FAA Acceptance Of Boeing Software Saves Airlines A Step

The U.S. Federal Aviation Administration has accepted two of The Boeing Company's maintenance software products as equivalent to paper or microfilmed documentation, a move that will help airlines adopt digital technology more quickly.

For U.S. airlines, the action streamlines the process of obtaining regulatory acceptance of the use of digitally based information systems for aircraft maintenance in place of the traditional paper or microfilmed manuals.

Previously, as a step toward gaining the acceptance, each airline was responsible for demonstrating to the FAA's satisfaction that the digitized maintenance information was current, accurate and reliable for each airplane model in the carrier's fleet. Now, working closely with the FAA, Boeing has taken care of that requirement for airlines using two Boeing Digital™ software products.

The two products are Boeing Digital Technical Documents and the Portable Maintenance Aid. Both products are sets of compact disks containing the contents of key maintenance documents, such as the aircraft maintenance manual and fault isolation manual.

The Boeing Digital Technical Documents product replicates the exact look of the paper documents. The Portable Maintenance Aid provides similar content but includes advanced search and retrieval capability, enabling mechanics to troubleshoot aircraft quickly using a laptop computer.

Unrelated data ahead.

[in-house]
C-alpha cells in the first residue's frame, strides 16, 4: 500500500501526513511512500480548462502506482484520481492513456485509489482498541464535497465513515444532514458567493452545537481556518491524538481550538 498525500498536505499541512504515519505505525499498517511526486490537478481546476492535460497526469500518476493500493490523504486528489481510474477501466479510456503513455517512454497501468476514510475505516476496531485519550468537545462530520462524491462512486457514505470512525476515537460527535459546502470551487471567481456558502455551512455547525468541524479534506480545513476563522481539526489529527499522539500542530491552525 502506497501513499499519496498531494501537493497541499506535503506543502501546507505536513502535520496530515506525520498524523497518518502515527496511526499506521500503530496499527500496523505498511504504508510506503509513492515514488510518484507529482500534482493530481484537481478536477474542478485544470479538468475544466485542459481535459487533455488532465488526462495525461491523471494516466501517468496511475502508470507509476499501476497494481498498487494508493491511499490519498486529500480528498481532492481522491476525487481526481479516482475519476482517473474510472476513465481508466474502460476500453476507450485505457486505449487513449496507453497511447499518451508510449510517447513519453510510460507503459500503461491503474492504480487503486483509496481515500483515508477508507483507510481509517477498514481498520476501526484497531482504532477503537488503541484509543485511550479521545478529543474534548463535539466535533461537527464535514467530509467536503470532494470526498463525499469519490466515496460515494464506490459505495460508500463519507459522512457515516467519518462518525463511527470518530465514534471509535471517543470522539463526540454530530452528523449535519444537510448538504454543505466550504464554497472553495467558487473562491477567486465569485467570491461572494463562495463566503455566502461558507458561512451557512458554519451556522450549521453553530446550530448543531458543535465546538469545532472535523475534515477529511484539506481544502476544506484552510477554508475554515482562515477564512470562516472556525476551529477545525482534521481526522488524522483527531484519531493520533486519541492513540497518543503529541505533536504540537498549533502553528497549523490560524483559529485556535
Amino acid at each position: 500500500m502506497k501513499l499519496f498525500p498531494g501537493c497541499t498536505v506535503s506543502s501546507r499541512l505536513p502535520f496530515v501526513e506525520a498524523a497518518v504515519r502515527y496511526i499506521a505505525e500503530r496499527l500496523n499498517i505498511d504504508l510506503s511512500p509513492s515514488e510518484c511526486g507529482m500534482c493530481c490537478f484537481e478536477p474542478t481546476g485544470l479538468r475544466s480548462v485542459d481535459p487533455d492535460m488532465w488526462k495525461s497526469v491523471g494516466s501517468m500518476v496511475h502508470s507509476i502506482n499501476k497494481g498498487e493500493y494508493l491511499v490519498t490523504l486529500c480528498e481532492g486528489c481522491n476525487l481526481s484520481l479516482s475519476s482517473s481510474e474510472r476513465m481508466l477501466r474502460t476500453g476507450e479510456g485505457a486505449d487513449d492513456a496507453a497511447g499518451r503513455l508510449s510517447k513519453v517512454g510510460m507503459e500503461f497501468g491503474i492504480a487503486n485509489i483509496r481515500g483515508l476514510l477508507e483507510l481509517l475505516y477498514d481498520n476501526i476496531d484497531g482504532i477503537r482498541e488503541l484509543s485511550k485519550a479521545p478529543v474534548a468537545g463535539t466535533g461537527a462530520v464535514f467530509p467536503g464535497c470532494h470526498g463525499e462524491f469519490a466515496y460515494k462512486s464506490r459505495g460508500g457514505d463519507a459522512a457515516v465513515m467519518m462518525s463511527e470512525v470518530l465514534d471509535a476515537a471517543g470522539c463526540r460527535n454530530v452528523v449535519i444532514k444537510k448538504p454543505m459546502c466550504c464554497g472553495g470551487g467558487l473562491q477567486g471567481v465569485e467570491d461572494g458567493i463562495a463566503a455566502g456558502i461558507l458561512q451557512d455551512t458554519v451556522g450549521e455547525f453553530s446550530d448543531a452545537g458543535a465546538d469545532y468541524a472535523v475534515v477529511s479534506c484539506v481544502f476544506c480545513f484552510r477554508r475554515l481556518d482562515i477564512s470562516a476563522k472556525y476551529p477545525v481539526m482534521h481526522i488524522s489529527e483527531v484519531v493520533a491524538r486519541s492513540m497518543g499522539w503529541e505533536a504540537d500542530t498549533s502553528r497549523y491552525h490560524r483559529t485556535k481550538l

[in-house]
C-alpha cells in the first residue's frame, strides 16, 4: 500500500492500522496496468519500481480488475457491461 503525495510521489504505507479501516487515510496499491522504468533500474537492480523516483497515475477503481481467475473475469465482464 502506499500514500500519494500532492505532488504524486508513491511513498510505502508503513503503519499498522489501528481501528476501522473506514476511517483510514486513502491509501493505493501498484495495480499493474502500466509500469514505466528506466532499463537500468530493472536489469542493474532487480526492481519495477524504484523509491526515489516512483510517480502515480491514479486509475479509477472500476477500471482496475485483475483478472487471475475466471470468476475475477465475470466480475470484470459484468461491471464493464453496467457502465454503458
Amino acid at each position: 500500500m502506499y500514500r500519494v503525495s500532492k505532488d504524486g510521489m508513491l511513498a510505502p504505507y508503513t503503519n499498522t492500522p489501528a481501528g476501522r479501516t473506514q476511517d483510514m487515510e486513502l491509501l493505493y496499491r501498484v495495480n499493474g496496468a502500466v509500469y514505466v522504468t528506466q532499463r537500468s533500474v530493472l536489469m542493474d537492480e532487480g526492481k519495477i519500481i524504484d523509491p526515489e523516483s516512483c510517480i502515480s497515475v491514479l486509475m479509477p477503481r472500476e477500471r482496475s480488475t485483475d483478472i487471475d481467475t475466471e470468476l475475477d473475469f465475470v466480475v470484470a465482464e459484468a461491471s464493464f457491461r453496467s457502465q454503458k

Temporary revisions to periodically update both products are available over the Internet via the portal. Boeing is developing the portal as a single point of entry for airlines to obtain all the information they need to maintain and operate their Boeing fleets.

"The FAA's acceptance of two of our Boeing Digital products as a replacement for paper and microfilm is a boost for the air transport industry in making the transition to the digital world," said Rich Higgins, Boeing vice president of Maintenance Engineering & Publications. "It saves the airlines a step in the process of making that transition."

Higgins added that gaining FAA acceptance was an extremely rigorous effort.

"We had to demonstrate a very high level of accuracy and timeliness of the data," he said. "This has positive effects on both the safety and efficiency of fleet maintenance and operations."

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Dick Schleh